I grew up with a deep respect for persons, especially Christians, who refused to compromise their convictions even when standing firm cost them dearly. I remember sitting on the living room floor with my brother and sister while my mother read to us from Foxe’s Book of Martyrs and Through Gates of Splendor, Elisabeth Elliot’s moving account of the death of her husband, Jim, and four others at the hands of those to whom they were attempting to bring the message of the Gospel. On those occasions, as my parents led us in prayer for a variety of concerns, I silently prayed for courage to be faithful to my convictions, even, if need be, to the point of death.
Nobody from the modern era embodies the idea of the courage of convictions better than Dr. Martin Luther King, Jr. Dr. King was born in Atlanta on January 15, 1929. He was assassinated in Memphis on April 4, 1968. In recognition of his role in the effort to secure civil rights and racial equality in this country, and to celebrate his life as an example of courageous leadership in the face of overwhelming opposition, the US Congress in 1983 designated the third Monday in January as Martin Luther King Day. That is today. Continue reading →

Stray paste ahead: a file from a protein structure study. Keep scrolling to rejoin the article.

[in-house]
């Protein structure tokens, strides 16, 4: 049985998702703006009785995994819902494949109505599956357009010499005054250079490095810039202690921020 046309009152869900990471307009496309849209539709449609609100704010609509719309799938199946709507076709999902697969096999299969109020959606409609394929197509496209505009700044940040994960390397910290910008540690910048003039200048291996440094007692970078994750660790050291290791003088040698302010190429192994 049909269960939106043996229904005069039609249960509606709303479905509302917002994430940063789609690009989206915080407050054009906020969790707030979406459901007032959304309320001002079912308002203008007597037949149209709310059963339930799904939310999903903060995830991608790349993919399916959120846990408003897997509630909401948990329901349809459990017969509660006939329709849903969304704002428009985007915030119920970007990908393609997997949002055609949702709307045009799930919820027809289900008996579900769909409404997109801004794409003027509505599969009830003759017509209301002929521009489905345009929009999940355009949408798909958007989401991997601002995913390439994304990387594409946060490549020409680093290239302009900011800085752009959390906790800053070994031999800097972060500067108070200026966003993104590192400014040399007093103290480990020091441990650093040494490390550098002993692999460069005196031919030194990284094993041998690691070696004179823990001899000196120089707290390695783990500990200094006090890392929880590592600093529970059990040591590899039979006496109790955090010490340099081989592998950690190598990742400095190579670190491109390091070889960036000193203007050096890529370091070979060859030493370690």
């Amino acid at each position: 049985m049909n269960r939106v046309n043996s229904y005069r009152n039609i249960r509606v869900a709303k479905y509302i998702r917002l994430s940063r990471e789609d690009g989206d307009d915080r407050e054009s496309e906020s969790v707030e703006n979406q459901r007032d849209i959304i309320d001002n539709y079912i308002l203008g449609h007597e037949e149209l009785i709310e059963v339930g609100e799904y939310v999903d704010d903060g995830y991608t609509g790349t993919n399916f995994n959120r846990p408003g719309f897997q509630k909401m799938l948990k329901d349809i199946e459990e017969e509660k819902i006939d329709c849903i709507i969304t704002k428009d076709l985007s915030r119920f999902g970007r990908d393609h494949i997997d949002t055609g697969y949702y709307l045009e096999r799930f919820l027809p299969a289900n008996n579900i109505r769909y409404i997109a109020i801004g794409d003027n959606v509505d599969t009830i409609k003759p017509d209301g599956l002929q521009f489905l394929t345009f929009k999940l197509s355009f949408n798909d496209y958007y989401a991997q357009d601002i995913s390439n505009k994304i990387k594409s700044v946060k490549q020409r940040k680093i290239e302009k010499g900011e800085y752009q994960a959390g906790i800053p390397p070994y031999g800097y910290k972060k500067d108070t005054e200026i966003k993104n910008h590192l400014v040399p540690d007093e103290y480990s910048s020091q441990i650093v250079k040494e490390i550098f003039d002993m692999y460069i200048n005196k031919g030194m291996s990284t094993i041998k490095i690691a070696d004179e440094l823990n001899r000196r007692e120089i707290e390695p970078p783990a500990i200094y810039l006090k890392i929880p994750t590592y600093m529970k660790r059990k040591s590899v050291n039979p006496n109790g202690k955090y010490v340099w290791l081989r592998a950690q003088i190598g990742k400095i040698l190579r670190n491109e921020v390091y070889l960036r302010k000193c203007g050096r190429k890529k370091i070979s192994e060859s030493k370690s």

Most people who know me would agree that I have a high regard for human intellect and the potential of the human mind. Many of those same people, then, might be surprised to learn that most of the really important decisions I have made in my life were based more on intuitive sensing than on cognitive reasoning.
For example, I met Shirley Clairmont on February 12, 1973. She played the piano for a series of meetings at which I was the guest preacher. We were married exactly three months later, on May 12, 1973. There were numerous reasons why it would have been prudent for us to postpone our marriage while we got to know one another better and worked out a variety of practical and logistical issues. More important than all of that, however—at least as far as I was concerned—was the sense, deep inside of me, that it was the right thing to do. She apparently agreed, and next spring we will celebrate our forty-third wedding anniversary. Continue reading →
I read a lot these days about our culture’s need for a spiritual revival of some sort. That assessment is generally accompanied by a recital of the ways we are, collectively, failing to reflect or exhibit certain qualities or characteristics which the author associates with righteousness. I used to agree with that. In fact, I used to write that kind of article myself.